Philip Gerrard, Deaf Mimo, Nadia Nadarajah, and Gavin Lilley outside the Deaf Action's premises for the launch of Edinburgh Deaf Festival.

The first Edinburgh Deaf Festival gets underway


Today sees the launch of the first ever Edinburgh Deaf Festival, with a programme of more than 100 performances over eight days.

Among those at the launch were the award-winning mime artist DeafMimo, Mae Al-Kalamchi from the children’s magic show Once Upon A Raindrop and deaf comedian Gavin Lilley. They were joined by deaf actor, BSL user and Festival Ambassador Nadia Nadarajah, who has performed worldwide and appeared in multiple TV and theatre productions.

Deaf Action is proud to be organising the festival, and we hope it will bring deaf talent and culture into the mainstream. The whole event, which runs from 12-19 August, is designed to appeal to deaf and hearing audiences alike.

Gavin Lilley said:
“It’s an honour to have been asked to come to Edinburgh to take part in the festival. I’m really looking forward to sharing my experiences of navigating the hearing world. I hope my show will give people some insights, perhaps a little education – but above everything else that it will entertain.”

Once Upon A Raindrop is a walk-through experience especially for children.

Mae Al-Kalamchi said:
“We are very much looking forward to welcoming audiences to see Once Upon a Raindrop – it’s an amazing show and will be huge fun for children.”

DeafMimo (aka Stephen Robinson) is renowned for his comical movement, funny facial expressions, which delight children and adults alike in his family-friendly show.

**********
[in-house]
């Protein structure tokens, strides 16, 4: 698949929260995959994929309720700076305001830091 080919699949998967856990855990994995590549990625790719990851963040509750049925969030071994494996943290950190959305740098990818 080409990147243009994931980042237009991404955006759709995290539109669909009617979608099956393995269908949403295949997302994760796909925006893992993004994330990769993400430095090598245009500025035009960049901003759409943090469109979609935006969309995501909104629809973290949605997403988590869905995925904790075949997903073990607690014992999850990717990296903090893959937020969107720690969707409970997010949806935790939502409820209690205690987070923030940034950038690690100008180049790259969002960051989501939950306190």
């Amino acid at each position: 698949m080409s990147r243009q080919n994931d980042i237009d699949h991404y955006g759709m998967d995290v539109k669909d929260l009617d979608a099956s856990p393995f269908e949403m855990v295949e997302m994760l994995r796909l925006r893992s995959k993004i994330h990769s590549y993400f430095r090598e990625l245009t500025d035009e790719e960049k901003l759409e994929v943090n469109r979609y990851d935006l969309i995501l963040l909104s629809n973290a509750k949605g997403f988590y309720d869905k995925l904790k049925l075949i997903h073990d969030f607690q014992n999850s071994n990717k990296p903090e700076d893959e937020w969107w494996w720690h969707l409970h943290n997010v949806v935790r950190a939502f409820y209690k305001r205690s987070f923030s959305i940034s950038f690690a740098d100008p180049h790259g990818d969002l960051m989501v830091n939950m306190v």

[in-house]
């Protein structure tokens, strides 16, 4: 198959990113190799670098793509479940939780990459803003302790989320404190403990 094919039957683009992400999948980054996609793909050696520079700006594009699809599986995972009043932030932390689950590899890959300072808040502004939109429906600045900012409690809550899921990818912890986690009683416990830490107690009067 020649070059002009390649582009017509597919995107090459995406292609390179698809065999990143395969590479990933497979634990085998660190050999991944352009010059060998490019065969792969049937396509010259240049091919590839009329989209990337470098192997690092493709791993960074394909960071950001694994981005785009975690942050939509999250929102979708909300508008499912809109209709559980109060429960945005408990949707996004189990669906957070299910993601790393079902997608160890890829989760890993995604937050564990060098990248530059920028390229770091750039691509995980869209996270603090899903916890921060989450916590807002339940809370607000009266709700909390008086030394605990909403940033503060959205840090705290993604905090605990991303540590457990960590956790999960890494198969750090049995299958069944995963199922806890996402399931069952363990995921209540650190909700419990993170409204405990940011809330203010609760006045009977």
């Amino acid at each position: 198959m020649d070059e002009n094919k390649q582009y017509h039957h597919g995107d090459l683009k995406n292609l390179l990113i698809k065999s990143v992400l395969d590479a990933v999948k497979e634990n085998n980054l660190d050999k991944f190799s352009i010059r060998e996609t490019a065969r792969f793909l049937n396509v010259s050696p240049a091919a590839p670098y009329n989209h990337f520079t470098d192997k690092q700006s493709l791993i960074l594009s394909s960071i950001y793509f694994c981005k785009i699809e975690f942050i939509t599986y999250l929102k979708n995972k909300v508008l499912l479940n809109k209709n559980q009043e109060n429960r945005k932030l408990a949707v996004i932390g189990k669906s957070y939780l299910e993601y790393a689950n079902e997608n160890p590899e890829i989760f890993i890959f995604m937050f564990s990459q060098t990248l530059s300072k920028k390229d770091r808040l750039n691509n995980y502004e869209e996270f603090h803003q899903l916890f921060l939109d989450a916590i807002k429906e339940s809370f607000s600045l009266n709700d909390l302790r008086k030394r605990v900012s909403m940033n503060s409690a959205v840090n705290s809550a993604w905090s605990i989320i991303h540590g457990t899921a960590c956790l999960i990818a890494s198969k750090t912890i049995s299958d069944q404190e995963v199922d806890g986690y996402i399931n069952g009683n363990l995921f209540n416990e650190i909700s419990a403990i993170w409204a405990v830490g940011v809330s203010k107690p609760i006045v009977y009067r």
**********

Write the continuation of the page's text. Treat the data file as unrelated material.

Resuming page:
Stephen Robinson said:
“Mime is much more embedded in the deaf than the hearing community, and I’m hoping to take it to the widest possible audience. This is my first time in Edinburgh, and being here for the festival is very exciting.”

Edinburgh Deaf Festival is being run alongside the Fringe and is supported by the Edinburgh Fringe Society. We are also making Fringe shows more accessible through a variety of initiatives including the piloting of an interpreter on demand service. This will allow deaf people to choose the performances they want to see, when they want to see them. It will start small and hopefully grow in the years ahead.

Nadia Nadarajah said:
“I’m honoured to be the Ambassador for the Edinburgh Deaf Festival – it is special to me as a deaf actor and creative artist. It’s important to recognise deaf works in the arts world. This festival is for everyone and will bring communities together, showcasing the best in deaf talent and our rich deaf culture. We can’t wait to celebrate this together.”

Deaf Action Chief Executive Philip Gerrard said:
“This has been three years in the planning, so it’s great that it’s finally here. I’ve been watching the rehearsals and that’s made me even more excited about what’s to come. “We’re really looking forward to putting on great shows for audiences, and also to providing opportunities for deaf performers – giving them the chance to entertain at the first festival of its kind to be held in Scotland.”

Performances will be at Deaf Action, 49 Albany Street, Edinburgh, and other venues across the city.